I’m currently doing a deeper dive into Pope John Paul II’s Theology of the Body. Even as I have some significant differences with Roman Catholic doctrine and one of his foundational premises of marriage as sacrament, it is still a breath of fresh air from what is being taught about men and women in many Protestant circles because he highlights personhood and gift. The common thread that I have combatted recently from several parachurch organizations and not so secret Facebook groups is a subordinate ontology of woman and male ontological authority. I spoke to that a bit more specifically here. I then introduced a bigger picture and a need for a sexual revolution in the church here. Then I went back and wrote some on power dynamics and trust here. Now I want to go a little more big picture again, and show how this unbiblical ontological view among many in the Biblical Manhood and Womanhood movement is a rejection of the feminine gift and a rejection of the personhood of women.
Our bodies are theological. They are visible signs that tell us something about our God.
So God created man in his own image; he created him in the image of God; he created them male and female.Gen. 1:27
Many complementarian teachers want to tell us that the theology our bodies teach is that men are in authority over women. Somehow this is complementary. That’s the story. The gospel story. If you challenge that, you are a feminist.
Masculine and Feminine Gift
Pope John Paul II describes our two different ways of being human, male and female, as the gift of our sexual bodies that pictures Christ’s spousal love for his church. Or as Christopher West describes it, “God’s plan of love stamped in [our] sexuality.” Now here is a gospel story! This word gift reveals so much. It reveals God’s incredible generosity. It even tells us something about authority, which I will get to. But it also shines a light to reveal our own gratitude, or lack thereof. Do we see our sexuality as gift? Do we see the sexuality of our brothers and sisters as gift? How does that change the way that we view ourselves and others? How does that change the way we treat others?
We live in a pornographic culture where sexuality is reduced and marketed for customer consumption. Christians know that is not the intent of this gifting. It denies dignity and personhood. While the biblical manhood and womanhood (BM&W) movement rejects this pornographic culture, it’s theology of man and woman falls into this same denial of personhood. Let me explain.
Our posture of gratitude reveals something about what we think about the Giver. Here’s something to consider that can be revealing: Is our gratitude something we practice within a community in response to our gratitude for God, or is it more an individualistic means to experience our own personal fullness?
Christine Pohl discusses this some mentioning, “Centuries ago, Seneca wisely warned that ‘one should never accept a gift if one would be ashamed to acknowledge the debt publicly (Ben 2.23.1); a gift should be accepted only if the recipient is willing to ‘invite the whole city to witness it.’’” How might this relate to our sexuality? How do we view the gift God has given us as man and as woman? Do we view others as gifts from God? And what does this gift then authorize us to do? Our gratitude should shape how we orient our desires in love and how we receive the gifts of male and female personhood at home, church, and in society.
The creation account should provoke a sense of gratitude in recognizing the gift of sexual difference. John Paul II starts with creation itself as a gift of God’s Love (he capitalizes this Love). In the beginning, man is given this gift of life in the created world, but is in solitude and he sees there is no other like him. There is no community for him to practice gratitude in reciprocity. And in his solitude, man is unable to fully know himself as a person, because there is no other “I” before him. Personhood necessitates relationship. In God’s declaration that it is not good for man to be alone, and that he will make a helper for him (Gen. 2:18), Pope John Paul II sees “alone” and “help” as key for man to experience the essence of the gift for man and woman as “image of God.” Woman helps man recognize his own humanity, and gain a consciousness of reciprocal enrichment and the unitive meaning of the body in its masculinity and femininity (TOB, 9:5, 10:2, & 12:3). Not only is she a gift, but she enables him to see himself as a gift.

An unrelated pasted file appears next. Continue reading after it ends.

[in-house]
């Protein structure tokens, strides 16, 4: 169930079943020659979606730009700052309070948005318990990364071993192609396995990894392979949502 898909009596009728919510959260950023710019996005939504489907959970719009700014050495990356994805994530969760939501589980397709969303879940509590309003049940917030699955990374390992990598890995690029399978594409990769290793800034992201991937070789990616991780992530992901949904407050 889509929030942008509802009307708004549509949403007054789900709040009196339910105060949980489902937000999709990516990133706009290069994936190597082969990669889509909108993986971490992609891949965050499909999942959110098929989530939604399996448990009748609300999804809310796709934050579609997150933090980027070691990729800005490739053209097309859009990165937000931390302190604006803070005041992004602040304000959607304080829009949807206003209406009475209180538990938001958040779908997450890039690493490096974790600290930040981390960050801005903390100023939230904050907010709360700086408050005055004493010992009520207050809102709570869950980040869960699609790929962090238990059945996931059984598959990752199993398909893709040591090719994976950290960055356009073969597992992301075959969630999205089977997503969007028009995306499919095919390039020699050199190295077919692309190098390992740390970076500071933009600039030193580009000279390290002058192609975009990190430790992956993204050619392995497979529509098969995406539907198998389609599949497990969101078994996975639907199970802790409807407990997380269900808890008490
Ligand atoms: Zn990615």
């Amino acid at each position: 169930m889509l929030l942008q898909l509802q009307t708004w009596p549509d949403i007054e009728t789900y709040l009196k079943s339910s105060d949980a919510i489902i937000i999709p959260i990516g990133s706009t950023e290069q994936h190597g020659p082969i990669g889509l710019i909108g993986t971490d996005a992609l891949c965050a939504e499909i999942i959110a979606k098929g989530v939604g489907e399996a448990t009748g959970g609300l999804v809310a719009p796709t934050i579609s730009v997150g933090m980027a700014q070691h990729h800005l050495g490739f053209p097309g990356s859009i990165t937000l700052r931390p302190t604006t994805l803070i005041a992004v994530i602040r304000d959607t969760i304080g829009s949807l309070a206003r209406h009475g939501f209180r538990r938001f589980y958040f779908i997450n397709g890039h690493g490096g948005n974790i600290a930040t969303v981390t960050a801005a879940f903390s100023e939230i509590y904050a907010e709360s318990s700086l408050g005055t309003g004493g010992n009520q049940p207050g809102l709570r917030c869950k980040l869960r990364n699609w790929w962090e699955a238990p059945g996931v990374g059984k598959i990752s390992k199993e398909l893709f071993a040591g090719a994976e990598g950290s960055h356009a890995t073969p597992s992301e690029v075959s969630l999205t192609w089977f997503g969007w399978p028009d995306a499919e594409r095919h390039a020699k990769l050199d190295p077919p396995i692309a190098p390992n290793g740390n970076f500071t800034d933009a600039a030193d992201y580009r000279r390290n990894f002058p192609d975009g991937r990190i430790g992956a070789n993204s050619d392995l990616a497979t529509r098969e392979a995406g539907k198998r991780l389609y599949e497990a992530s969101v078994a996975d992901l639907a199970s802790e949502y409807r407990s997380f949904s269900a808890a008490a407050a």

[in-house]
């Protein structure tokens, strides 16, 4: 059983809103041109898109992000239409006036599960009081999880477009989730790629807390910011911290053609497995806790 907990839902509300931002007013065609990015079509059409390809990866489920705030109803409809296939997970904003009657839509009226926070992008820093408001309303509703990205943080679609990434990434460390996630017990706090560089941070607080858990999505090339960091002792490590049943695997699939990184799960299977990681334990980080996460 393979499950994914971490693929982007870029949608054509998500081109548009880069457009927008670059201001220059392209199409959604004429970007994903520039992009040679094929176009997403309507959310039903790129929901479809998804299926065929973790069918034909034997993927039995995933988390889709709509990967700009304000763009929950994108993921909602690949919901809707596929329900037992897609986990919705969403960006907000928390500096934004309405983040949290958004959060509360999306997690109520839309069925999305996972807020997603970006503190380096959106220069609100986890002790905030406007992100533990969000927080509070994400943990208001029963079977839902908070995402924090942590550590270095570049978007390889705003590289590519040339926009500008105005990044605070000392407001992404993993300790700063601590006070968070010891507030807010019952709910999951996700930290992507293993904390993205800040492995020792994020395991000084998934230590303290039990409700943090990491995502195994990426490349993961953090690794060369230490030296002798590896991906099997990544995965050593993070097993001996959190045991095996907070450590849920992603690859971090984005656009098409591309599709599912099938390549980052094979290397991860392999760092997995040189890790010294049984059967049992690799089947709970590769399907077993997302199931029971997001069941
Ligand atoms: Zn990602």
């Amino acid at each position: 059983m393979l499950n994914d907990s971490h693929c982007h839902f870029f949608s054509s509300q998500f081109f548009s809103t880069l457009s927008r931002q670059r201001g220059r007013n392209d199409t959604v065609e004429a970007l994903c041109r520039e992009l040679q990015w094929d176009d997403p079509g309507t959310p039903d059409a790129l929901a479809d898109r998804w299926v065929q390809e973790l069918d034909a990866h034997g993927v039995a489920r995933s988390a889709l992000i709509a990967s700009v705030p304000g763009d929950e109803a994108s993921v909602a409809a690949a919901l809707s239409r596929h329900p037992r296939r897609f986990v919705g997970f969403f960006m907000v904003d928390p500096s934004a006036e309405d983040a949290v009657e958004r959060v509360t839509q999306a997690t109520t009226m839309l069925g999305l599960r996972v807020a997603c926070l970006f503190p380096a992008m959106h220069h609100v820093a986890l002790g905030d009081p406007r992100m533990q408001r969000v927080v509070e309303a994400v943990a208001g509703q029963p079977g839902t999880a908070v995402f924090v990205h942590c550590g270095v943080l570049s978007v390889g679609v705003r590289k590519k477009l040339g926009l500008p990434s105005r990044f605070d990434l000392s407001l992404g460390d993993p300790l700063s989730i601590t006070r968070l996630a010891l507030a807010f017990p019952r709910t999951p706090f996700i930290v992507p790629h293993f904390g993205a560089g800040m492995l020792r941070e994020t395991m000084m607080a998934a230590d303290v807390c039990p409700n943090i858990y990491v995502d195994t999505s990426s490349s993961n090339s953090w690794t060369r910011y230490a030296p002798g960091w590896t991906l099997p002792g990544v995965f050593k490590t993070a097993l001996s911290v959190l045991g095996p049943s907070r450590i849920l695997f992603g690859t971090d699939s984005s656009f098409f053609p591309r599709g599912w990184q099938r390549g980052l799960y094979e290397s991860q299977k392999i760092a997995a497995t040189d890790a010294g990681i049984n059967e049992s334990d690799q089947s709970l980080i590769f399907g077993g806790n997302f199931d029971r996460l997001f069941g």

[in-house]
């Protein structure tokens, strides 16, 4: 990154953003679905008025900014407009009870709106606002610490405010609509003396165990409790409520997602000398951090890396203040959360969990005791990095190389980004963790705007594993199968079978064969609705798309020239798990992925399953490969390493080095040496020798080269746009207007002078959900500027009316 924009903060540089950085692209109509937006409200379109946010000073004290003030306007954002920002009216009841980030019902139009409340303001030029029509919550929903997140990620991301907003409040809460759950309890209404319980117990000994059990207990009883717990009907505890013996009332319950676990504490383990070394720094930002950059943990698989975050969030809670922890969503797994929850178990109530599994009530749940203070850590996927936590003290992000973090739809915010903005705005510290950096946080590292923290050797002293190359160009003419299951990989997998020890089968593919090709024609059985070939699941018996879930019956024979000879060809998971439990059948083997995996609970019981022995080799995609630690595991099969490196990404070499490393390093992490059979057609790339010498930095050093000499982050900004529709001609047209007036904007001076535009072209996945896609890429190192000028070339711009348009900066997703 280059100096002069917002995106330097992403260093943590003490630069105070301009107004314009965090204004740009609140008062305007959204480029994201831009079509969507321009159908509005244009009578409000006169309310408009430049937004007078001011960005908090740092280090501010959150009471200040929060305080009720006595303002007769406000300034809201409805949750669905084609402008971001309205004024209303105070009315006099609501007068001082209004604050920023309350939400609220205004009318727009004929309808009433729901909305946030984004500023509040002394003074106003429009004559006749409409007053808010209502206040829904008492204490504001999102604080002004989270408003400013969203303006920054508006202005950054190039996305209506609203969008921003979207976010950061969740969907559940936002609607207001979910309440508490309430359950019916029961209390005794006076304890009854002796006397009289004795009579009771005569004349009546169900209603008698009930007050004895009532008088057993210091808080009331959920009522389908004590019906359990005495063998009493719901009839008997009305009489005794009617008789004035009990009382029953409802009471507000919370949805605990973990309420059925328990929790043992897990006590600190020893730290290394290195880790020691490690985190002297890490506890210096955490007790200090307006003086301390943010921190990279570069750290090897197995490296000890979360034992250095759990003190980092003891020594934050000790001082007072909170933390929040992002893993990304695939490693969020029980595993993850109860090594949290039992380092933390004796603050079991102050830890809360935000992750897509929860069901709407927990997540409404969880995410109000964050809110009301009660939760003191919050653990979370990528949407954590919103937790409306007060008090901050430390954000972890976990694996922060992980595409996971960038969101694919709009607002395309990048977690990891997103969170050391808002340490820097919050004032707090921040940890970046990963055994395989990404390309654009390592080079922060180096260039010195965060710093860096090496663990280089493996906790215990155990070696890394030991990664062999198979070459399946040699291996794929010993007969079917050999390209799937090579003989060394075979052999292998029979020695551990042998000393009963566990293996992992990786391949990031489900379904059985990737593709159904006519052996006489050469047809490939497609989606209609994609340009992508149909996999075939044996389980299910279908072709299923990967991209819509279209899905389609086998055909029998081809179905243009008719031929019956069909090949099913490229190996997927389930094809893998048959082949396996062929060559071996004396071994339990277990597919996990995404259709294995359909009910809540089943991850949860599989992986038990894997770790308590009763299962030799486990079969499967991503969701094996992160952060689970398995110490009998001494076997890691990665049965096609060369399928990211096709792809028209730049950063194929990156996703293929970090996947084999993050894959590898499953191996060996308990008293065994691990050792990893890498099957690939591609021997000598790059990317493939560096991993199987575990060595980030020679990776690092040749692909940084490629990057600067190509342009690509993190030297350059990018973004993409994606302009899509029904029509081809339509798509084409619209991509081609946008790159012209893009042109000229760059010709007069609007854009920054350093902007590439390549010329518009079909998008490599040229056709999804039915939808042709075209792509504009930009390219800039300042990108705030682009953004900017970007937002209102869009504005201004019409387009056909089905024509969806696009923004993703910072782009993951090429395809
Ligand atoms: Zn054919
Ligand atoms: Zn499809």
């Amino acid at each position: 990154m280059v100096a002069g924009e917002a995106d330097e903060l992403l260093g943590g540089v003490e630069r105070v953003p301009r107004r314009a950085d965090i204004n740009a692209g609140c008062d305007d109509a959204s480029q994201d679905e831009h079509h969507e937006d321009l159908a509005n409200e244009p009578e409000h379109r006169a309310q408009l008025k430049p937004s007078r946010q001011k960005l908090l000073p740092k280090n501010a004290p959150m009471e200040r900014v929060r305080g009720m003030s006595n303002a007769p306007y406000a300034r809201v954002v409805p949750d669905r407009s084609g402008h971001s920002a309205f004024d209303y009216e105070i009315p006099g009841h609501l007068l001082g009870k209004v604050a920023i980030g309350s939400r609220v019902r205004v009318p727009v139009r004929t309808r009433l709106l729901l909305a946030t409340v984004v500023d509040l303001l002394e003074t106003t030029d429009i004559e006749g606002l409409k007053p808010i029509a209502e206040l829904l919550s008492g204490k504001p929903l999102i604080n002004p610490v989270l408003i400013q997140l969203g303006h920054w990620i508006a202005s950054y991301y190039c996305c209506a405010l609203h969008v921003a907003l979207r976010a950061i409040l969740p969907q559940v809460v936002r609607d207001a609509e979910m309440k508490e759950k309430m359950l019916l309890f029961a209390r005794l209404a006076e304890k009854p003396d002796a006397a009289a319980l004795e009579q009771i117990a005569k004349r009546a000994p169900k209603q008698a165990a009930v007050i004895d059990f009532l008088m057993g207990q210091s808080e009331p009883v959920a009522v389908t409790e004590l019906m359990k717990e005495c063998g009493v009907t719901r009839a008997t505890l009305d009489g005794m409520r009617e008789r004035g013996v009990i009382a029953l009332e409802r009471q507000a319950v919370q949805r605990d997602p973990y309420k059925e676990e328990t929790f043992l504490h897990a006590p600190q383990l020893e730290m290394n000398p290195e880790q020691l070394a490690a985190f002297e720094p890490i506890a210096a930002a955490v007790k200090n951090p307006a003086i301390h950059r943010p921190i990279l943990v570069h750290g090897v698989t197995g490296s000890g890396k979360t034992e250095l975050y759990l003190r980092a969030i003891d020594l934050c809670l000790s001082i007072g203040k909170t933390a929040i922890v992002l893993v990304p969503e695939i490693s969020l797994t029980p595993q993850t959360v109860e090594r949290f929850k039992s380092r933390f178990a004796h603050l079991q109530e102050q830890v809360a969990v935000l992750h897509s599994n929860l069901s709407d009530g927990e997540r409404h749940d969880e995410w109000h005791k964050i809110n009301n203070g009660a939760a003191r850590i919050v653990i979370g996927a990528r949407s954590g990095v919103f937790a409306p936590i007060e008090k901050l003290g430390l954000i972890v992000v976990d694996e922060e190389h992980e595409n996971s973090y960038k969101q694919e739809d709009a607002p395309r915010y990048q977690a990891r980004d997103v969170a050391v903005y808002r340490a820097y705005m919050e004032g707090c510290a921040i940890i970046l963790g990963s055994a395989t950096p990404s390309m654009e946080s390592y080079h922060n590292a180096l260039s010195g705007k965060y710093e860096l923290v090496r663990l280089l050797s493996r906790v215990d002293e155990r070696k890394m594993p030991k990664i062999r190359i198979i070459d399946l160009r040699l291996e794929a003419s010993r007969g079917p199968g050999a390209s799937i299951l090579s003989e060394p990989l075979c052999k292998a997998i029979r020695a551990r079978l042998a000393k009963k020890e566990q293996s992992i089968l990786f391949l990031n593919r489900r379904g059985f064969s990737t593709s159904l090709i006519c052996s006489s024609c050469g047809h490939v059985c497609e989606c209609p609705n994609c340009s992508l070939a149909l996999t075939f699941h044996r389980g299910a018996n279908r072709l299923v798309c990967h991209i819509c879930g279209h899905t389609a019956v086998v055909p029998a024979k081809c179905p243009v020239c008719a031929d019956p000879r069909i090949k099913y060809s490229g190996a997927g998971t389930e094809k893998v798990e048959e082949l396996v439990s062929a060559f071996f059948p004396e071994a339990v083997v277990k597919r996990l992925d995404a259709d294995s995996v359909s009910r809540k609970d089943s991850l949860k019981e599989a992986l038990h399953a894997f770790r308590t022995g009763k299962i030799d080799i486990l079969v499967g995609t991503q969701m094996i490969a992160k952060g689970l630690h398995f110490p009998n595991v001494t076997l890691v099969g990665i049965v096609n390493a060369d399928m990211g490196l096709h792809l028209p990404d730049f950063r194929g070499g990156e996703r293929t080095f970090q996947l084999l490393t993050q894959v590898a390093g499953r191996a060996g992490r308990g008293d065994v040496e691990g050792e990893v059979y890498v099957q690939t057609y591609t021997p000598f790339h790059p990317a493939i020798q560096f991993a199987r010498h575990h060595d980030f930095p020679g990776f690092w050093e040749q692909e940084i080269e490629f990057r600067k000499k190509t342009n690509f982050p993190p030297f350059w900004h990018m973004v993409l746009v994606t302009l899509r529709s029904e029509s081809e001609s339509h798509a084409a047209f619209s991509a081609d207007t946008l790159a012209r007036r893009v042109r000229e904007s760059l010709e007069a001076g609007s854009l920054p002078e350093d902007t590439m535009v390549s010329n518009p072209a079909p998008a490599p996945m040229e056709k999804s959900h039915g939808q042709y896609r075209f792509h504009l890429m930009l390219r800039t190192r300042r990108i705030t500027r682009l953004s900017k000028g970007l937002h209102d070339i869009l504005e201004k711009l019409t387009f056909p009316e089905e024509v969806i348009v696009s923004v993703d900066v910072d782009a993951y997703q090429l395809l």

- In fact, the gift reveals, so to speak, a particular characteristic of human existence, or even the very essence of the person.
- When God-Yahweh says, “It is not good that man should be alone” (Gen 2:18), he affirms that, “alone,” the man does not completely realize this essence. He realizes that it is only by existing “with someone”—and, put even more deeply and completely, by existing “for someone”…communion of persons means living in a reciprocal “for,” in a relationship of reciprocal gift. And this relationship is precisely the fulfillment of “man’s” original solitude. (14:2)
Adam’s singing proclamation reveals this:
- When the “male” man, awakened from his Genesis sleep, says, “This time she is flesh from my flesh and bone from my bones” (Gen 2:23), these words in some way express the subjectively beautifying beginning of man’s existence in the world. (14:3)
- …Look, a body that expresses the “person”!…one can also say that this “body” reveals the “living soul,” which man became when God (Yahweh) breathed life into him (see Gen. 2:7). (14:4)
Man(kind) has moved through the depth of original solitude, where he had no corresponding strength to help him identify his own personhood. He then emerges not only to understand himself, but to a whole new “dimension of reciprocal gift, the expression of which—by that very fact the expression of his existence as a person—is the human body in all the original truth of its masculinity and femininity. The body, which expresses femininity ‘for’ masculinity and vice versa, masculinity ‘for’ femininity, manifests the reciprocity and the communion of persons” (14:4). We image divine love as mutual gifts to each other, through our masculinity and femininity.
Power to Express Love
But it’s even more than that, it’s a discovery of the spousal meaning of the body. We see this in what happens right after Adam’s proclamation—they were naked and unashamed (Gen. 2:25). Our bodies, our sexuality, are gift, given by God, with the power to express love: “precisely that love in which the human person becomes a gift and—through this gift—fulfills the very meaning of his being and existence…man cannot ‘fully find himself except through a sincere gift of self’ [Gaudium et Spes, 24:3]” (15:1).